Dozens of sandbags, like a small barricade, are outside of several homes and garages on the low side of Paul Avenue in Bolsa Knolls in North Salinas. On Monday afternoon, Jan. 9, the street has little water and there is almost no trace of the flooding that covered several streets in the vicinity with murky water just a few hours earlier.
Lisa Wise, who has lived on Paul Avenue since 1992, says the flooding came after 8am and the water receded after after noon. Wise says she knew about the evacuation order Monterey County officials issued only after the water was receding, and neither she nor her or neighbors evacuated the area. Wise her and her neighbors are cleaning out storm drains and removing trash to prevent flooding.
“All of our neighbors are in their slickers out here, putting up sandbags and cleaning out the culverts and protecting each other's property because no one else is doing it for us,” she says.
In December, water got into Wise’s garage and it flooded her backyard, and playground equipment and a sandbox for the daycare she runs were dragged up against the fence.
Neighbors say flooding in the area could be prevented with more cleaning and maintenance of Little Bear Creek (this creek runs southward through the neighborhood, including along Paul Avenue—behind Wise's home— and along Rogge Road and San Juan Grade).“Because of that, every time we have a heavy rain we flood because they are not doing their job," Wise claims.
The creek—which goes by different names on the county and city sides of Russell Road, Santa Rita Creek on the Salinas side and Little Bear Creek on upriver county side—looks completely different in each jurisdiction. In Salinas, south of Russell Road, it looks wider and clearer; one side is covered with large rocks. On the county side, the creek narrower and looks shallower with grass and vegetation on its sides. “They got the rocks in there and everything. You come on this side and it's not—it's like a big jungle,” Wise says.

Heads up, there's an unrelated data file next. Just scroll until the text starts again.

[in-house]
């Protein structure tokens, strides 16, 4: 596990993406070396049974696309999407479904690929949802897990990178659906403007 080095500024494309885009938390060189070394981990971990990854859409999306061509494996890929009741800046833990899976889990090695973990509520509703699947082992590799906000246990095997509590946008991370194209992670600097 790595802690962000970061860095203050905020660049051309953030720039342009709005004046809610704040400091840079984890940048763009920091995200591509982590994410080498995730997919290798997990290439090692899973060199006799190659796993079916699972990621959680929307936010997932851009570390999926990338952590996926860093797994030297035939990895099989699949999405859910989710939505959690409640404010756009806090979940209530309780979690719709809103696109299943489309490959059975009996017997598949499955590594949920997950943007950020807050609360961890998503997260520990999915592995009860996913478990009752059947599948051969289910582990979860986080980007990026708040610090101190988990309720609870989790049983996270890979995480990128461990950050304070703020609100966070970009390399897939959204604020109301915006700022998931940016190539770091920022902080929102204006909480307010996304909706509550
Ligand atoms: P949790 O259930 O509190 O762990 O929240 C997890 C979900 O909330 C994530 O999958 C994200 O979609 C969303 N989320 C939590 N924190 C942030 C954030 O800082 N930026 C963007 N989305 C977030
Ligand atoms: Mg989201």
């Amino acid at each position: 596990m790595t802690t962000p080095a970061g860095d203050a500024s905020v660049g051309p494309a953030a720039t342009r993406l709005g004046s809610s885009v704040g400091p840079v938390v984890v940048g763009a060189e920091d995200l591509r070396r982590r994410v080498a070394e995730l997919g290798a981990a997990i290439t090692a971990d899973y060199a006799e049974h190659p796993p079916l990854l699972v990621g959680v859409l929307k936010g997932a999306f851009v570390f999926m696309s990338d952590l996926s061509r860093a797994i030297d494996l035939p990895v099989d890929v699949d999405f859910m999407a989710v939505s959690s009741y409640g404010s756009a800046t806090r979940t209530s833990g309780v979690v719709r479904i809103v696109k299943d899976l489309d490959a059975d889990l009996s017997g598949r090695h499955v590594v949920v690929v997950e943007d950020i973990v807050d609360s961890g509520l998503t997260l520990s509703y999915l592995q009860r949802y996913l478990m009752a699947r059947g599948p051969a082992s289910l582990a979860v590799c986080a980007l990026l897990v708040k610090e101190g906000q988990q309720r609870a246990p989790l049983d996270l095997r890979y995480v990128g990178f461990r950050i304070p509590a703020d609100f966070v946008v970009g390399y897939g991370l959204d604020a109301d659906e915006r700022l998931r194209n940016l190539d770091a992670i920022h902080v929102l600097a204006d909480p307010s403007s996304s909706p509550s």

Francisco Maciel, who lives two doors down from Wise and is a teacher in Salinas, says he requested the day off on Monday to make sure his property was OK. His home is 4 feet below the street level. Maciel says he doesn’t have a flood insurance. “I can't afford $5,000; I have two kids in college,” he says.
Maciel and Wise says they are frustrated because no one is taking responsibility to maintain the creek. “We call the county, they tell us to call the city; then they tell us to call Public Works; then county works and then we get an answering machine,” Maciel says.
At a press conference about flooding safety and preparation the day before, on Jan. 8, Monterey County Public Works Director Randell Ishii noted crews were out clearing ditches and culverts, removing debris and trees in areas across the county.
"The county cleared culverts and drainage ditches that are under our maintenance both before during this crisis," says Monterey County Communications Coordinator Maia Carroll. "The creek runs through both private property and county property so it's a complex issue."
Both Wise and Maciel remember a time the creek was better maintained—trash removal, clearing of culverts—but they say that work stopped over 10 years ago. “Whoever used to do it needs to come back and do it again. No one's doing it now,” Wise says.
Maciel and Wise are hoping newly sworn in County Supervisor Glenn Church, whose district includes North Salinas, will address the issue. Church was in the area helping residents prepare for the upcoming storm.
“It has made a difference [in the past]," Maciel says. "So if somebody cleans out the creek I guarantee it that we will have less flooding.”